Pandemic Book Recommendation #20: I’m Still Here: Black Dignity in a World Made for Whiteness by Austin Channing Brown
Today is Juneteenth, and possibly (thanks to Donald Trump?) the first time the commemoration of the ending of slavery in the US is widely acknowledged by white Americans. Though emancipation has been celebrated since 1865, this year it is especially important considering how the legacy of slavery is continuing to create racial trauma throughout the US and Canada.
In my hometown, there was an effort last week to have the statue of Stonewall Jackson, who was born in Clarksburg, removed from the courthouse. I walked past this statue every day for many years when I worked for the Harrison County Planning Commission. Like most citizens, I did not consider how the icon represented violence against the black citizens of my county of origin. Even relatives of Andrew Jackson testified to the County Commission asking for the statue to be removed, saying, “I also believe that a heroic statue of his cause in front of the courthouse sends a very specific message of white supremacy against the black population of the county.” Nonetheless, after an outcry from white residents (many of them high school friends in my Facebook feed asking us all to sign petitions to keep the statue), the Commissioners voted to keep it, which is unsurprising considering Harrison County is 95% white.
Perhaps even more appalling were the words this week coming from one of my favourite pastor/worship leaders in the Evangelical Church. For years in my classes, I have used Louie Giglio’s Star and Whale mashup as a devotional.
I can’t use it again, not after Giglio came out two days after Raychard Brooks was murdered in Giglio’s city of Atlanta, saying shockingly that slavery was a blessing for whites. His exact words: “We understand the curse that was slavery, white people do and we say that was bad. But we miss the blessing of slavery, that it actually built up the framework for the world that white people live in.” WHAT!?!?!
Meanwhile, in my university community, we are being called out for lack of action on diversity. Though not named in the formal letter from students of colour, in a subsequent social media post, I was named (by name) as a leader at King’s who dropped the ball on this during my time as VP Student Life and Dean of Students. The criticisms are fair and just.
As whites in North America, we are just not getting it – and I include myself in this statement. We are missing the big picture. White Christians in North America need to stop defending, stop talking, and start listening. A great place to start is Austin Channing Brown’s I’m Still Here: Black Dignity in a World Made for Whiteness. I finished it yesterday. You may think I am suggesting this because it is a book on race written by a white guy whom we may relate to, right? Wrong! Austin is a black woman whose parents purposely gave her a white man’s name to help her get to interviews in a white supremacist world. According to her own words, “it worked too well!”
Though not mentioned in the book, Austin worked for Calvin College for a time, and likely her experience there (in addition to several roles in ministry in white churches) helped provide quite a bit of the context for her perceptions of working as a black woman in Christian organizations. Friends from King’s – pay attention! Many of our black students have shared similar horrifying experiences. She includes chapters on how “White People Are Exhausting,” how to deal with “Nice White People,” and she walks through a profoundly disturbing portrayal of what it is like to live for one day as a black woman in a white Christian workplace.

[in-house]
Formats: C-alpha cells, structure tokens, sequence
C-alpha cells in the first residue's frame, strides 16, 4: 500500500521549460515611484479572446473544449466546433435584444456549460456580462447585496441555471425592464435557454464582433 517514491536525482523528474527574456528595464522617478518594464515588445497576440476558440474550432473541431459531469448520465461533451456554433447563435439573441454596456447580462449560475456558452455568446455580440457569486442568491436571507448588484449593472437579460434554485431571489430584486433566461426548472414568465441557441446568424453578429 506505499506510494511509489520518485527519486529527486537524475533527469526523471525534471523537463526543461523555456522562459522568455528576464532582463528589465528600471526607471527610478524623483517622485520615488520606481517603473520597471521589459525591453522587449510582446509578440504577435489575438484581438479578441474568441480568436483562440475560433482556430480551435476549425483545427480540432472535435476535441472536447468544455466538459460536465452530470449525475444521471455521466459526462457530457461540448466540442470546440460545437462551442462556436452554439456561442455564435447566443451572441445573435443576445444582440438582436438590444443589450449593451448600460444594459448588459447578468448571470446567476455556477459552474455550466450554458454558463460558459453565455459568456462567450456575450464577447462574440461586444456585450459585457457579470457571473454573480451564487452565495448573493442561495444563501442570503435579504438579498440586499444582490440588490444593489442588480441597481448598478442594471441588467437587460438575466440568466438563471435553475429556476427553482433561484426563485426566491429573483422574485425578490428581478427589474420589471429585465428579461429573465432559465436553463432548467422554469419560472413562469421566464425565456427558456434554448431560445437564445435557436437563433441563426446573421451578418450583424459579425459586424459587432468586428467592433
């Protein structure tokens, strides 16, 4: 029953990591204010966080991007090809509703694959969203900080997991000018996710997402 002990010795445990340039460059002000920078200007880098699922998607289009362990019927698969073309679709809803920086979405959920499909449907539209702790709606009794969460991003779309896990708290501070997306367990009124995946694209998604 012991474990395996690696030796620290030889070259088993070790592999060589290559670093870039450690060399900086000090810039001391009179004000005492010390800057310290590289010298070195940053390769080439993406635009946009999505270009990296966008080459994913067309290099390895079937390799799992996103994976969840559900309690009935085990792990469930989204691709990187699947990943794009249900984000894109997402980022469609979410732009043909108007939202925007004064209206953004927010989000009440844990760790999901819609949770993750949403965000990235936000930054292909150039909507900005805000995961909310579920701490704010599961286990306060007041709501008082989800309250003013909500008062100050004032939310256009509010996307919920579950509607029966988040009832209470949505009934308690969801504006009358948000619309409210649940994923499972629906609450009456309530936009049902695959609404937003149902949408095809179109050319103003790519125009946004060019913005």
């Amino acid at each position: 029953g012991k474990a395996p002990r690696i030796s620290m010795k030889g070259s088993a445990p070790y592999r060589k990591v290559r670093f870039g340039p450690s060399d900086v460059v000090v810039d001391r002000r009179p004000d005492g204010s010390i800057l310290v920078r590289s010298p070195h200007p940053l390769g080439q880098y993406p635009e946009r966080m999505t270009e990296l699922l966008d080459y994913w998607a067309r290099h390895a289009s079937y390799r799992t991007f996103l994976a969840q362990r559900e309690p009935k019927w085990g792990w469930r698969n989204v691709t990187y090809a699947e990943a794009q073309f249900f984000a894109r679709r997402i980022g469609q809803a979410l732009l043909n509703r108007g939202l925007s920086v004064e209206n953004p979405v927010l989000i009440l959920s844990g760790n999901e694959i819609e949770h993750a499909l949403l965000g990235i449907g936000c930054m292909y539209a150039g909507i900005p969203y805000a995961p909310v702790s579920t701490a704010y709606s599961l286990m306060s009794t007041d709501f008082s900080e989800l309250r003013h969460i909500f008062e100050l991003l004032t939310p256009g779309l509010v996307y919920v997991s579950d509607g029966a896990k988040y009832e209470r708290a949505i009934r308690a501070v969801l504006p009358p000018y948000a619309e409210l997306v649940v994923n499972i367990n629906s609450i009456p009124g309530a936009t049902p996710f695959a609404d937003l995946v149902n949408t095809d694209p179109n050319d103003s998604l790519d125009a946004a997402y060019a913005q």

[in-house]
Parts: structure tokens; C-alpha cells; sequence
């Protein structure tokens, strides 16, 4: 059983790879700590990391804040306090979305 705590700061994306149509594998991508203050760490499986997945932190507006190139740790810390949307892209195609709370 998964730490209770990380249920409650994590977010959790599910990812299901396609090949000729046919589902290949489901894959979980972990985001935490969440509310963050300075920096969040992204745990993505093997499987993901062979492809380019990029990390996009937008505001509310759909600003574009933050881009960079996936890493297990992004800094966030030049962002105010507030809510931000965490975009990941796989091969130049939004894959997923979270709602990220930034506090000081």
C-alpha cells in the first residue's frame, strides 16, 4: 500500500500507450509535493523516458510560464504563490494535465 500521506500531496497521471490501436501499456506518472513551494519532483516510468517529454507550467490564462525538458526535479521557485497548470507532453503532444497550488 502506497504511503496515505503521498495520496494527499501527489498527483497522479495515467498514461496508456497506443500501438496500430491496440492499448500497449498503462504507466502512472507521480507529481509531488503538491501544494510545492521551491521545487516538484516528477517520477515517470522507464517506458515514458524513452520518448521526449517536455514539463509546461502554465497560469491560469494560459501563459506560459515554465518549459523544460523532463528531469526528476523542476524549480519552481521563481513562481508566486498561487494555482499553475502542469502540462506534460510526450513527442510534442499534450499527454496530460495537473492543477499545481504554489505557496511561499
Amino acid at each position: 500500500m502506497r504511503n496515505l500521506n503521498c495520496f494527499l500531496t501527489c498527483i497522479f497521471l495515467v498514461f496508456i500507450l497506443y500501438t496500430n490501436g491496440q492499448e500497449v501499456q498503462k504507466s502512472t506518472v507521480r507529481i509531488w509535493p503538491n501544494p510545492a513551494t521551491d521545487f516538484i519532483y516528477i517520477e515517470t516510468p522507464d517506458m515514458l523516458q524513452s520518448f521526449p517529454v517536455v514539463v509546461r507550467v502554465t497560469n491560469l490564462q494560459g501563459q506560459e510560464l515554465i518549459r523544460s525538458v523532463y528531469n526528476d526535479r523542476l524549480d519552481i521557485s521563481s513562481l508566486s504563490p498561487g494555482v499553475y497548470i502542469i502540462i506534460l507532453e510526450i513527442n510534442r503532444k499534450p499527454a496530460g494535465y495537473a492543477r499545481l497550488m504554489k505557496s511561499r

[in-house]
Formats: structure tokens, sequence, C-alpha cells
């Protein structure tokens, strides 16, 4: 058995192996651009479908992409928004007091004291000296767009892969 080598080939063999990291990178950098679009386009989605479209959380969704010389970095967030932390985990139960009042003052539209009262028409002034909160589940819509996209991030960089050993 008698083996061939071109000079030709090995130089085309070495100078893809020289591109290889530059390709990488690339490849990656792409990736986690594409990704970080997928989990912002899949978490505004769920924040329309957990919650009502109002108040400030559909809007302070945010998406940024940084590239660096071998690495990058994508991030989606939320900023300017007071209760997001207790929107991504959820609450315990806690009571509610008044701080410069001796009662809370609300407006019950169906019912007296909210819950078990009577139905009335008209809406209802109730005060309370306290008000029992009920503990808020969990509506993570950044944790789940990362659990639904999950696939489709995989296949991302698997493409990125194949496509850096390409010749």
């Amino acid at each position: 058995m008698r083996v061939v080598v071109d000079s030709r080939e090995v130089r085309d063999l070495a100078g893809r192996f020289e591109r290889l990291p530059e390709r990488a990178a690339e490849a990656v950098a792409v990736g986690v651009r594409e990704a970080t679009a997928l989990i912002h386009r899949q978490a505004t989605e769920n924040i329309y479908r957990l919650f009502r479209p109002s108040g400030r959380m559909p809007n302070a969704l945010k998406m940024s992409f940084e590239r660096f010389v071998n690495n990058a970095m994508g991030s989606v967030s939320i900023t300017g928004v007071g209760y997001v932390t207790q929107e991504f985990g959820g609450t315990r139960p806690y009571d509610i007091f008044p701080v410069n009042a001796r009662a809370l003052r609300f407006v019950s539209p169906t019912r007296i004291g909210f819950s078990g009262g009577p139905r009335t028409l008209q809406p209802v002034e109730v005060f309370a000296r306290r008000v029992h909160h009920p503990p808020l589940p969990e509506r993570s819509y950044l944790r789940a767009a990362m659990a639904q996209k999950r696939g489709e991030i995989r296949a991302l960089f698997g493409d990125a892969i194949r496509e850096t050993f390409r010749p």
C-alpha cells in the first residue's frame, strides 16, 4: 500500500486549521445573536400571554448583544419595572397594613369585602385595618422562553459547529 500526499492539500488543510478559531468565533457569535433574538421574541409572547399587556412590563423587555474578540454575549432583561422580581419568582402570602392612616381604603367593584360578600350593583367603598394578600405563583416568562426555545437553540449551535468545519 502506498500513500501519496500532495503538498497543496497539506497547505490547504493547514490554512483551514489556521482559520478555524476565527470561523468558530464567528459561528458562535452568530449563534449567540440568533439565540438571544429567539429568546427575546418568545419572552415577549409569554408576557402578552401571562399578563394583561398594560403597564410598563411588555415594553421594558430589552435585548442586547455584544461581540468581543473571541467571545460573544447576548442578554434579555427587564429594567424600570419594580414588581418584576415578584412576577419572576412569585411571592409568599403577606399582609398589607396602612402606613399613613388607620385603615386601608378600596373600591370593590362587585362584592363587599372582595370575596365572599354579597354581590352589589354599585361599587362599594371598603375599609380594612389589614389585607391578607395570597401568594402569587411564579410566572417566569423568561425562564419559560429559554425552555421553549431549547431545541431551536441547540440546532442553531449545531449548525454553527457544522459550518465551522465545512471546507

My favourite chapter was about reconciliation, a term that is prominent in my own university’s mission statement. Brown describes it as a buzzword, “a churchy sounding catch-all for diversity education.” She persuasively argues that reconciliation has been drained of its extraordinary power as revealed in Jesus going to the cross, the lion laying down with the lamb, and the power of swords transformed into plowshares. For Austin Channing Brown, radical reconciliation must choose sides, and not merely be a symbolic act of harmony. Acts of harmony do not change power structures. Too often, listening to the pain of people of colour ends up being the final step, not the beginning of real reconciliation that diverts power. Thus, as black students grievously experienced under my leadership, they end up hitting a wall.
Every white Christian in North America should read this book slowly and carefully. Before opening it, we must surrender our tendency toward defensiveness and listen – intently, empathetically, and with a view toward true reconciliation. How have we internalized racism? How are we biased? As white people in North America, we have grown up in a society stacked in our favour, and for the most part, we are blind to it. If we are white, we have internalized racism, even if we don’t see it. But those who have experienced racial trauma see it very clearly. It is evident when we refuse to listen to this trauma and perpetuate white powers, symbols and structures on our courthouse steps, in our university policies and curriculum, and in the language we use about race and reconciliation. It’s time we stop exhausting people of colour in our white spaces and begin listening. Austin Channing Brown’s book is a great place to start.